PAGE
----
Post contributed by Steph Crowell, the Josiah Charles Trent History of Medicine Intern for 2019-2020. Steph curated the digital and physical exhibit Early Studies in Parapsychology at Duke.
Have you ever had a paranormal experience?
It can be easy to dismiss, but we are proud to announce that the new online exhibit Early Studies in Parapsychology at Duke is here to showcase some of the people whose job it is to scientifically study those experiences.
When J.B. and Louisa Rhine came to Duke in 1930, there were no scientific protocols to confirm or reject the reality of clairvoyance or telepathy but that was soon to change. In starting the Parapsychology Laboratory at Duke, the Rhines as well as their fellow researchers made it their jobs to apply the scientific method to these phenomena—with surprising results.
One of the most famous tests to come out of the laboratory is testing with Zener cards. Named after Dr. Karl Zener who helped develop them, Zener cards are simple: each is printed with one of five symbols: a circle, a cross, wavy lines, a square, and a star. A test is deceptively simple. One person holds the cards and another person sits opposite them. A screen separates them. The person with the cards gives them a shuffle and picks one at random and asks the other person if they can sense the symbol on the card.
This test alone required hundreds of tests to determine the probability of randomly guessing correctly and to determine how many guesses in a row were required to get a meaningful result. In addition, it was found the mood of the participant could have a profound effect on results. Researchers also had to ensure that there was no way for a participant to get information from a researcher’s expressions, body language, and that nothing like an accidental reflective surface could give insight to the participant about which card was being held up.
With the laboratory at Duke, there was a wealth of student volunteers to help in testing. Some photos of those students working with both J.B. Rhine and fellow researchers still exist at Duke as part of the University Archives Photograph Collection.
After J.B. Rhine’s retirement in 1965, the laboratory was renamed the Institute of Parapsychology and moved to the Foundation for Research on the Nature of Man. Even later, in 2002, the laboratory had to move again to its current home, The Rhine Research Center.
The Rhine Research Center is a non-profit still operating in Durham. You can read more about them and their current projects on their website here. To this day, the research continues and there are still opportunities for students to be involved.
When our exhibit spaces reopen, we invite you to visit the Josiah Charles Trent History of Medicine Room which will host a physical version of the online exhibit. We would like to give special thanks to Barbara Ensrud, Sally Rhine Feather, and John Kruth from the Rhine Research Center for contributing their insight and several photograph’s from the Center’s own archive.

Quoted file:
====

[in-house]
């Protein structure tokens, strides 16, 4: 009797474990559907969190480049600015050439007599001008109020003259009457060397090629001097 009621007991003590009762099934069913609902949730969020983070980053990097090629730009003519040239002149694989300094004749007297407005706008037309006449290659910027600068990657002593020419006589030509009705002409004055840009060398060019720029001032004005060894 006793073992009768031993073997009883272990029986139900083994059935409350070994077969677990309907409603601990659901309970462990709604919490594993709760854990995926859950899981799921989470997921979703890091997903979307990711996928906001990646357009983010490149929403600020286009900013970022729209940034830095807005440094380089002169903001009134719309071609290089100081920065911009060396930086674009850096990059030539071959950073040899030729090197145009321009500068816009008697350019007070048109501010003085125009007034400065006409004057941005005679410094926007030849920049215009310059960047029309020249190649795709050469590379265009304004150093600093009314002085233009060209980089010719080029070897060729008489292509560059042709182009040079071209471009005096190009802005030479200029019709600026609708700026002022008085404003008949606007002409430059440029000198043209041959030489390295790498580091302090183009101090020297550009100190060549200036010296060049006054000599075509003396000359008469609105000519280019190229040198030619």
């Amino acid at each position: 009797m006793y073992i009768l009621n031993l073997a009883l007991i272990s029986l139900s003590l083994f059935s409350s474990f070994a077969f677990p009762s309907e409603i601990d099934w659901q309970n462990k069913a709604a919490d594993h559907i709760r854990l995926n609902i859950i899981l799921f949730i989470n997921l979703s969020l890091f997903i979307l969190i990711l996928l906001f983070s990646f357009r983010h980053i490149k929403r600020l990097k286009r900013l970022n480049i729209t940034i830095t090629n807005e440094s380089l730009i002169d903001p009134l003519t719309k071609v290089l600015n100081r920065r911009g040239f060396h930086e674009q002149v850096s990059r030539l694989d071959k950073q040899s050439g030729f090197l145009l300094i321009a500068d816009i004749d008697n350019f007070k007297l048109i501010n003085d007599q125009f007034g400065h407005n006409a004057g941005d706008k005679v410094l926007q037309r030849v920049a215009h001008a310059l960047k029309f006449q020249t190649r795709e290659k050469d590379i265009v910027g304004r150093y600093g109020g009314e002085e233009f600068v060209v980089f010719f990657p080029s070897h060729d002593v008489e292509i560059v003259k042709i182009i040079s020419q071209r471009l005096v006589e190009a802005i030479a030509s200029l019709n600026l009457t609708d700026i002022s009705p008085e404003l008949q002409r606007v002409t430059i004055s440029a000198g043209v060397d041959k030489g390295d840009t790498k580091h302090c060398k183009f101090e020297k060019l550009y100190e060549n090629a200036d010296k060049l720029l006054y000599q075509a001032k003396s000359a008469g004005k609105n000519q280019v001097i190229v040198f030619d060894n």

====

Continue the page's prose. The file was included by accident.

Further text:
Post contributed by Steph Crowell, the Josiah Charles Trent History of Medicine Intern for 2019-2020. Steph curated the digital and physical exhibit Early Studies in Parapsychology at Duke.
Would you like to help us commemorate the 100th anniversary of the 19th amendment? As we are working from home to prepare for the upcoming suffrage exhibit, that will hopefully be installed this summer in the Rubenstein Library, we would love for you to help us in your sewing rooms, craft rooms, or dining room tables. Although the RL holds various tapestries, banners, sashes, and other art objects created during the suffrage movement, these original items are very susceptible to light damage. In order to publicize the exhibition in the cases outside the Biddle Rare Book Room, we would love to incorporate YOUR versions – faithful reproductions or your own take – of suffrage banners, pins, sashes, or any kind of suffrage memorabilia! Items can reference the American women’s suffrage movement or other suffrage and voting rights struggles.
Enter your items in our friendly competition. Prizes will be awarded, and winning items will be on display with recognition in the Sperling exhibition case (and returned to creators when the exhibit is finished).
Due date: June 15, 2020
How to submit: Please send images along with a brief description of your completed item to Bingham Center-Exhibitions intern, Jess Epsten (email@example.com).
Judging: Submissions will be considered by jury consisting of members of the suffrage exhibit group, Meg Brown, Yoon Kim, Laura Micham, Jess Epsten, and Genna Miller (faculty member).
Prizes: A variety of prizes to be determined.
Be a part of History! Artistic expression of political ideals, such as sewing banners, pennants, sashes and other items and incorporating phrases like “Votes for Women,” was a widespread and powerful strategy for suffragists and part of the long tradition of artistic expression in social justice movements. Equal suffrage leagues even held competitions for poster designs to support the movement. There are great sources of historical objects on the internet for inspiration-feel free to copy one, or create your own!